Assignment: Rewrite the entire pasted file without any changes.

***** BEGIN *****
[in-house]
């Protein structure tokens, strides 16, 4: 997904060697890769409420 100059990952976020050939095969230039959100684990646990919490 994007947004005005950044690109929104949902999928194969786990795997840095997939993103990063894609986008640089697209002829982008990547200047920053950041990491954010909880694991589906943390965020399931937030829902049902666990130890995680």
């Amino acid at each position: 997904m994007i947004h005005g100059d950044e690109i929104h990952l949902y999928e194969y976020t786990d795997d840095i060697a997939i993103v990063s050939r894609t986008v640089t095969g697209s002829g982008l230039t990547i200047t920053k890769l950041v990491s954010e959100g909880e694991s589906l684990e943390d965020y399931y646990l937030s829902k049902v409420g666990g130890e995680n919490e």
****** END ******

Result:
[in-house]
């Protein structure tokens, strides 16, 4: 997904060697890769409420 100059990952976020050939095969230039959100684990646990919490 994007947004005005950044690109929104949902999928194969786990795997840095997939993103990063894609986008640089697209002829982008990547200047920053950041990491954010909880694991589906943390965020399931937030829902049902666990130890995680």
């Amino acid at each position: 997904m994007i947004h005005g100059d950044e690109i929104h990952l949902y999928e194969y976020t786990d795997d840095i060697a997939i993103v990063s050939r894609t986008v640089t095969g697209s002829g982008l230039t990547i200047t920053k890769l950041v990491s954010e959100g909880e694991s589906l684990e943390d965020y399931y646990l937030s829902k049902v409420g666990g130890e995680n919490e």